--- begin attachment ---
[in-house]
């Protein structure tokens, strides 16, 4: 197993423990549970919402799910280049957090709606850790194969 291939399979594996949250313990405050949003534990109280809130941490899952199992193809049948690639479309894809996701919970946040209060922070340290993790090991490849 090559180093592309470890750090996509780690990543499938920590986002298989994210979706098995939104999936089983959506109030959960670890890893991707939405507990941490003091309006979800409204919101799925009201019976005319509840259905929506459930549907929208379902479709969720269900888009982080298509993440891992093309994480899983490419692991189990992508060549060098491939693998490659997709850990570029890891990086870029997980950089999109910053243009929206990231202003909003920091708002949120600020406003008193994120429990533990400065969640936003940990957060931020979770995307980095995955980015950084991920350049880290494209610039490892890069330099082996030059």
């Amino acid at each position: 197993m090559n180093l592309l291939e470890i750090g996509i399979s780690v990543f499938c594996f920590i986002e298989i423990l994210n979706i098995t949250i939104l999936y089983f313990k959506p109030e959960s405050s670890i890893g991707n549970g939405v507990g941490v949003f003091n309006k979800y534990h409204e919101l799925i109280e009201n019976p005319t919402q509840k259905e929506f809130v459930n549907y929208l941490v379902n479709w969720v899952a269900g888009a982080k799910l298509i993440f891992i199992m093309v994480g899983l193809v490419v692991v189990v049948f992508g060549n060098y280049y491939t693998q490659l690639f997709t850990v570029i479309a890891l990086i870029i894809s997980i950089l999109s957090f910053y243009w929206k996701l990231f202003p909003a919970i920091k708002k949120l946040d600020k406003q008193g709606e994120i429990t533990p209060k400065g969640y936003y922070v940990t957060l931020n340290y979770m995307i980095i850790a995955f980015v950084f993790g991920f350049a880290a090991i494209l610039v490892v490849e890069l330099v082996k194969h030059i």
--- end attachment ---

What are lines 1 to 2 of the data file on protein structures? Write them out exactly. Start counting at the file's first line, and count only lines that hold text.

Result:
[in-house]
């Protein structure tokens, strides 16, 4: 197993423990549970919402799910280049957090709606850790194969 291939399979594996949250313990405050949003534990109280809130941490899952199992193809049948690639479309894809996701919970946040209060922070340290993790090991490849 090559180093592309470890750090996509780690990543499938920590986002298989994210979706098995939104999936089983959506109030959960670890890893991707939405507990941490003091309006979800409204919101799925009201019976005319509840259905929506459930549907929208379902479709969720269900888009982080298509993440891992093309994480899983490419692991189990992508060549060098491939693998490659997709850990570029890891990086870029997980950089999109910053243009929206990231202003909003920091708002949120600020406003008193994120429990533990400065969640936003940990957060931020979770995307980095995955980015950084991920350049880290494209610039490892890069330099082996030059």